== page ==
Watch out! First white shark of season spotted off Cape Cod, scientists say

BOSTON — Watch out for those sharks.

That’s the message to beach visitors from New England Aquarium scientists, who are urging the public to report shark sightings and be aware of their surroundings after a 12-foot white shark was spotted off Cape Cod over the weekend.

The shark was seen feeding on a seal off of Provincetown on Saturday. This is the time of year that scientists expect to see white sharks returning to the inshore waters off of Massachusetts, where the animals hunt seals into the fall months.

“Though white shark bites on humans are rare, the sighting serves as a reminder to beachgoers and boaters to be mindful of the presence of these ocean animals,” said John Chisholm, adjunct scientist in the New England Aquarium’s Anderson Cabot Center for Ocean Life. “It’s important to be aware of sharks’ presence in shallow waters, to avoid areas where seals are present or schools of fish are visible, and to stay close to shore where rescuers can reach you if needed.”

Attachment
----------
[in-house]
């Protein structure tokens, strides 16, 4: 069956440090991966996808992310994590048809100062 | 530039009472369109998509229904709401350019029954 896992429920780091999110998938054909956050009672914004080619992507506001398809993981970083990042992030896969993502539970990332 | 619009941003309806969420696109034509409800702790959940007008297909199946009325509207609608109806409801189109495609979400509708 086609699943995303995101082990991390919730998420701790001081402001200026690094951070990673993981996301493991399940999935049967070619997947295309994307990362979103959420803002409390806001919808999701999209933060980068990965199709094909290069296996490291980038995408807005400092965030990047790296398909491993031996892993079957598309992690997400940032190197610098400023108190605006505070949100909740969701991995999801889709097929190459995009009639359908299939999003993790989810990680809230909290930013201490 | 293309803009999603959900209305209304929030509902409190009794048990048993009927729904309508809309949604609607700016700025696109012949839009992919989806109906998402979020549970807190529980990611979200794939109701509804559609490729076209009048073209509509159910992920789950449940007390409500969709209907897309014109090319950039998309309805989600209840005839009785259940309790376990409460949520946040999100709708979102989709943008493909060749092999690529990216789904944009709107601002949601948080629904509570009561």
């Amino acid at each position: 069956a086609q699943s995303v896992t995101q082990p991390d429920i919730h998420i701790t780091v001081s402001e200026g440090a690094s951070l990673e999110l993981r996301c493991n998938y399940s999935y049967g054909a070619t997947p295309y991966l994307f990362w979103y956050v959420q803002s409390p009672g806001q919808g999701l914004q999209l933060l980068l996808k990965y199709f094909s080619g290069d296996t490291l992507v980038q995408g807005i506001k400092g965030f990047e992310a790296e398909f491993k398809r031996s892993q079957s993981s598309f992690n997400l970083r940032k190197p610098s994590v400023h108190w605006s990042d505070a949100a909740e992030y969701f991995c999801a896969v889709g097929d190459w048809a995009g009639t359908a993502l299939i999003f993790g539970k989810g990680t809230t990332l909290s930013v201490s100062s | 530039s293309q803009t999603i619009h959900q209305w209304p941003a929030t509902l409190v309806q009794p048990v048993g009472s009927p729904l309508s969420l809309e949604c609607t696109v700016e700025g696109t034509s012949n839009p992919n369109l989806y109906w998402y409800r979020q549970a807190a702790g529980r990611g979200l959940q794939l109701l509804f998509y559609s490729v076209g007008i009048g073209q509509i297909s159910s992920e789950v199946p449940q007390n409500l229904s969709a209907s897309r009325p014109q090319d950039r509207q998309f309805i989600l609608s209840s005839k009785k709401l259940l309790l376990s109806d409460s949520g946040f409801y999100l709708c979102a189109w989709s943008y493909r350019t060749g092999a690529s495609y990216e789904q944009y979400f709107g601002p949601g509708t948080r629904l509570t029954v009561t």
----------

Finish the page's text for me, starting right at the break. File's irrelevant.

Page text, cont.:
Chisholm also serves as the Citizen Science Coordinator for the Atlantic White Shark Conservancy, documenting accounts of shark-seal interactions and verifying shark sighting reports made by the public through the Sharktivity app.

Sharktivity provides information and push notifications on white shark sightings, detections, and movements of sharks in the region. The app uses data taken from researchers, safety officials and others who upload photos and video of shark sightings.

“There is a real public concern around beach safety, and we recognize the need to respond to that,” said Nick Whitney, senior scientist at the Aquarium and chair of the Anderson Cabot Center’s Fisheries Science and Emerging Technologies program. “That’s why we’re excited to continue this partnership with the Conservancy to help provide accurate, timely information on shark sightings in the region.”

The New England Aquarium has a team of nine scientists who study shark species, from porbeagles and nurse sharks to sandbar and sand tiger sharks, officials said.

Many shark species reside in Massachusetts waters. The work of Aquarium researchers focuses on monitoring these animals using tagging technologies including satellite, acoustic, accelerometer, and camera tags to track the sharks’ habitat use, life history, and impacts of bycatch during commercial and recreational fishing activities.

This is a developing story. Check back for updates as more information becomes available.

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